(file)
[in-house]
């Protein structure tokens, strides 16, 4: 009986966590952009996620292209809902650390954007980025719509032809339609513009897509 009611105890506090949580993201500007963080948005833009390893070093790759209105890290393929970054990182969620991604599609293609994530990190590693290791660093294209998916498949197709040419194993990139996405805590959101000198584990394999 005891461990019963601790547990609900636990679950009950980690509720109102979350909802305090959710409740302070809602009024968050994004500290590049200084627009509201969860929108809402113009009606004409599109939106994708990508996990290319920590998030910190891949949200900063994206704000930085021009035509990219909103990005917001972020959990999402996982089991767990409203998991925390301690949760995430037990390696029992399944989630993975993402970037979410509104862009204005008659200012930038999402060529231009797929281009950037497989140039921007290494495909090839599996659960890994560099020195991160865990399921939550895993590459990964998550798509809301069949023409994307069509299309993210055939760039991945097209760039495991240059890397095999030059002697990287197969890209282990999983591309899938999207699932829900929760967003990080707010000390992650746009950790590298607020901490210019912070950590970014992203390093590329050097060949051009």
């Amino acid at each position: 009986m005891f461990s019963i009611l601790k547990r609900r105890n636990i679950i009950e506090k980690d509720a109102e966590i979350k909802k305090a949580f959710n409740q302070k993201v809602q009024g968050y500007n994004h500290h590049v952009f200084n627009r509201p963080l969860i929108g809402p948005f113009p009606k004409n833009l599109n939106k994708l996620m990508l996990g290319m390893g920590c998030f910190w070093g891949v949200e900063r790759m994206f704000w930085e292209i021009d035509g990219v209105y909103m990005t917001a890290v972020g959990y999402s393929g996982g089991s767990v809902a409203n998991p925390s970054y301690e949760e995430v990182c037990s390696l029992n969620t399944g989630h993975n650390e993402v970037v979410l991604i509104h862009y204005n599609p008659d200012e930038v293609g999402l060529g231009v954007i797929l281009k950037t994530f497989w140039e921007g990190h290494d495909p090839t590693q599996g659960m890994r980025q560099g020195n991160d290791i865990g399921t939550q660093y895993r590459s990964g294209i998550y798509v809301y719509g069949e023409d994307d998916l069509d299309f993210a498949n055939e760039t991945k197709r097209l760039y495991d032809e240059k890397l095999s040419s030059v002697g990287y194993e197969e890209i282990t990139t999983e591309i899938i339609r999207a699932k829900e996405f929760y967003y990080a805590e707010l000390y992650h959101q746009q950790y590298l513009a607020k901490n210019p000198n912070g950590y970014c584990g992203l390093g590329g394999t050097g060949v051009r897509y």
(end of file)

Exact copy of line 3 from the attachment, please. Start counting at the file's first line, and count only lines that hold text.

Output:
């Amino acid at each position: 009986m005891f461990s019963i009611l601790k547990r609900r105890n636990i679950i009950e506090k980690d509720a109102e966590i979350k909802k305090a949580f959710n409740q302070k993201v809602q009024g968050y500007n994004h500290h590049v952009f200084n627009r509201p963080l969860i929108g809402p948005f113009p009606k004409n833009l599109n939106k994708l996620m990508l996990g290319m390893g920590c998030f910190w070093g891949v949200e900063r790759m994206f704000w930085e292209i021009d035509g990219v209105y909103m990005t917001a890290v972020g959990y999402s393929g996982g089991s767990v809902a409203n998991p925390s970054y301690e949760e995430v990182c037990s390696l029992n969620t399944g989630h993975n650390e993402v970037v979410l991604i509104h862009y204005n599609p008659d200012e930038v293609g999402l060529g231009v954007i797929l281009k950037t994530f497989w140039e921007g990190h290494d495909p090839t590693q599996g659960m890994r980025q560099g020195n991160d290791i865990g399921t939550q660093y895993r590459s990964g294209i998550y798509v809301y719509g069949e023409d994307d998916l069509d299309f993210a498949n055939e760039t991945k197709r097209l760039y495991d032809e240059k890397l095999s040419s030059v002697g990287y194993e197969e890209i282990t990139t999983e591309i899938i339609r999207a699932k829900e996405f929760y967003y990080a805590e707010l000390y992650h959101q746009q950790y590298l513009a607020k901490n210019p000198n912070g950590y970014c584990g992203l390093g590329g394999t050097g060949v051009r897509y």